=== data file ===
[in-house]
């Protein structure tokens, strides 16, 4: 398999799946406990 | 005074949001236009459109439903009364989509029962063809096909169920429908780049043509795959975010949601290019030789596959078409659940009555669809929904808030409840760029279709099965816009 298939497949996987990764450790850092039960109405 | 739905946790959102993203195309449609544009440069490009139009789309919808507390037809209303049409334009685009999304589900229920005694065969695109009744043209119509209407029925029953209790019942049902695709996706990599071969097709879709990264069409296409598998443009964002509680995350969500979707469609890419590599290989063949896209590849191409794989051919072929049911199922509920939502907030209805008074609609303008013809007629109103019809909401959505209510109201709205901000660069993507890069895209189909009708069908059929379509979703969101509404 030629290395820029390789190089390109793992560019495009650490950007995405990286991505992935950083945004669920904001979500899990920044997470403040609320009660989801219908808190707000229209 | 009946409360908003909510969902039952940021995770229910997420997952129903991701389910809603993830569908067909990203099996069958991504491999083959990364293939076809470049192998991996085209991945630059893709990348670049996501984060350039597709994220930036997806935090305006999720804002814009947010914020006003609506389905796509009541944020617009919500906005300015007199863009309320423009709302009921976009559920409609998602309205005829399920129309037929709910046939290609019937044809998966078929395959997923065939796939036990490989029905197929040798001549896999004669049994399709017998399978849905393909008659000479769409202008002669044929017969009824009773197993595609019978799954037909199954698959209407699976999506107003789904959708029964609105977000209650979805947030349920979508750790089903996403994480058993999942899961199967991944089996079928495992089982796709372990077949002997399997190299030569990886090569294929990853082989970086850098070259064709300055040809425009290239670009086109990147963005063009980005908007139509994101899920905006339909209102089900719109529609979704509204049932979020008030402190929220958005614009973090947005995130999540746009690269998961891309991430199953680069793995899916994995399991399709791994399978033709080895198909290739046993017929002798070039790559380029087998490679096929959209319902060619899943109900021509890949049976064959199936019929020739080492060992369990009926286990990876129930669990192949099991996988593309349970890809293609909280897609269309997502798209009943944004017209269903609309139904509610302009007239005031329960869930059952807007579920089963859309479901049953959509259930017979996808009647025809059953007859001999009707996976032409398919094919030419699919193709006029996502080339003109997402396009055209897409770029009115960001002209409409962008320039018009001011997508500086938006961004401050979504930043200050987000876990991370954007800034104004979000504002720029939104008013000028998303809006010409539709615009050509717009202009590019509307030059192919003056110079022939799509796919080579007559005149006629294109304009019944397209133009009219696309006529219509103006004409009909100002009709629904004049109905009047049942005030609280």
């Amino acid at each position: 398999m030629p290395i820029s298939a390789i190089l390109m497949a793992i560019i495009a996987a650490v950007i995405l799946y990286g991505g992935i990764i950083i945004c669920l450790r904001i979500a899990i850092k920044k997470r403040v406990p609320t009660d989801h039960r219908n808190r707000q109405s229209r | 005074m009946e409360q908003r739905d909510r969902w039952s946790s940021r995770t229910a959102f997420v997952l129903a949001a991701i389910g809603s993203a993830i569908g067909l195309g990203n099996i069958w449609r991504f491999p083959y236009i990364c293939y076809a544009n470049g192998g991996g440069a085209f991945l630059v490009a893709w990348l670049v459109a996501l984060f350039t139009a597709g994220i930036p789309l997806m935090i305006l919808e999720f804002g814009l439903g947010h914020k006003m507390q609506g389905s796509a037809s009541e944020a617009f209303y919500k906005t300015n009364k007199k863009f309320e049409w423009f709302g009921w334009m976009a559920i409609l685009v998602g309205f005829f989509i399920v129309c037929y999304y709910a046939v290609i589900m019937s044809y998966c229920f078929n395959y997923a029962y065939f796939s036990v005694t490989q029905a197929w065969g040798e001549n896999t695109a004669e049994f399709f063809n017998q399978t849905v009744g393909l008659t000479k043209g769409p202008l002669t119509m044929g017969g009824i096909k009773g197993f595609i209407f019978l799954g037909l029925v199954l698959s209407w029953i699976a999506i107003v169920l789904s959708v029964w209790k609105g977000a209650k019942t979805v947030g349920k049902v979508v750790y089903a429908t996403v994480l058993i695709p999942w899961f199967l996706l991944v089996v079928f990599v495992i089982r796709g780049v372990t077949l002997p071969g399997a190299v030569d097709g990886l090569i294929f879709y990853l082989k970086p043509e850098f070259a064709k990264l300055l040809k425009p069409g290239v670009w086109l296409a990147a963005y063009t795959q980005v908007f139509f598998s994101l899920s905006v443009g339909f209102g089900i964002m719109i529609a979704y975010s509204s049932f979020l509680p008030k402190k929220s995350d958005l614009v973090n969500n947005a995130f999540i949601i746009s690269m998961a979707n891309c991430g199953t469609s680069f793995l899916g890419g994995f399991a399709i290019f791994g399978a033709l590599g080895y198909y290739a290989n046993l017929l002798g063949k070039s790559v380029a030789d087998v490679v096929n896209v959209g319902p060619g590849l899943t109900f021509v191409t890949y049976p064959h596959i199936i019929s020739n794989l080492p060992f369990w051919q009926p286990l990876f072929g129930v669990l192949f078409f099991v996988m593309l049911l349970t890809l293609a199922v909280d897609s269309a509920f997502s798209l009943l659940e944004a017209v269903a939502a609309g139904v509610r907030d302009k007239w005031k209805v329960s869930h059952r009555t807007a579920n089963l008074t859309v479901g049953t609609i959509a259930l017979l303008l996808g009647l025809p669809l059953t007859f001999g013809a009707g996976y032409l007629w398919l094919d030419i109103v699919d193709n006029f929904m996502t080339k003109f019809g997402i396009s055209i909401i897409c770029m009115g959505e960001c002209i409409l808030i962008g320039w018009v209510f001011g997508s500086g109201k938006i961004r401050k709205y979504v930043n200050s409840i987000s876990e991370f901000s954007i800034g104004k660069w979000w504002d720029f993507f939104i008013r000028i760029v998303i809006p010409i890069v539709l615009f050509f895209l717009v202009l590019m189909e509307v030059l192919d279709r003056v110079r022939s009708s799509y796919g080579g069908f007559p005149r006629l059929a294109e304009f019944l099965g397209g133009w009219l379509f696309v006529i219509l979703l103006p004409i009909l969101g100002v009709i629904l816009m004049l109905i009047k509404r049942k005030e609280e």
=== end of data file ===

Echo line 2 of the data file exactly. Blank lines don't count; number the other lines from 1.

């Protein structure tokens, strides 16, 4: 398999799946406990 | 005074949001236009459109439903009364989509029962063809096909169920429908780049043509795959975010949601290019030789596959078409659940009555669809929904808030409840760029279709099965816009 298939497949996987990764450790850092039960109405 | 739905946790959102993203195309449609544009440069490009139009789309919808507390037809209303049409334009685009999304589900229920005694065969695109009744043209119509209407029925029953209790019942049902695709996706990599071969097709879709990264069409296409598998443009964002509680995350969500979707469609890419590599290989063949896209590849191409794989051919072929049911199922509920939502907030209805008074609609303008013809007629109103019809909401959505209510109201709205901000660069993507890069895209189909009708069908059929379509979703969101509404 030629290395820029390789190089390109793992560019495009650490950007995405990286991505992935950083945004669920904001979500899990920044997470403040609320009660989801219908808190707000229209 | 009946409360908003909510969902039952940021995770229910997420997952129903991701389910809603993830569908067909990203099996069958991504491999083959990364293939076809470049192998991996085209991945630059893709990348670049996501984060350039597709994220930036997806935090305006999720804002814009947010914020006003609506389905796509009541944020617009919500906005300015007199863009309320423009709302009921976009559920409609998602309205005829399920129309037929709910046939290609019937044809998966078929395959997923065939796939036990490989029905197929040798001549896999004669049994399709017998399978849905393909008659000479769409202008002669044929017969009824009773197993595609019978799954037909199954698959209407699976999506107003789904959708029964609105977000209650979805947030349920979508750790089903996403994480058993999942899961199967991944089996079928495992089982796709372990077949002997399997190299030569990886090569294929990853082989970086850098070259064709300055040809425009290239670009086109990147963005063009980005908007139509994101899920905006339909209102089900719109529609979704509204049932979020008030402190929220958005614009973090947005995130999540746009690269998961891309991430199953680069793995899916994995399991399709791994399978033709080895198909290739046993017929002798070039790559380029087998490679096929959209319902060619899943109900021509890949049976064959199936019929020739080492060992369990009926286990990876129930669990192949099991996988593309349970890809293609909280897609269309997502798209009943944004017209269903609309139904509610302009007239005031329960869930059952807007579920089963859309479901049953959509259930017979996808009647025809059953007859001999009707996976032409398919094919030419699919193709006029996502080339003109997402396009055209897409770029009115960001002209409409962008320039018009001011997508500086938006961004401050979504930043200050987000876990991370954007800034104004979000504002720029939104008013000028998303809006010409539709615009050509717009202009590019509307030059192919003056110079022939799509796919080579007559005149006629294109304009019944397209133009009219696309006529219509103006004409009909100002009709629904004049109905009047049942005030609280």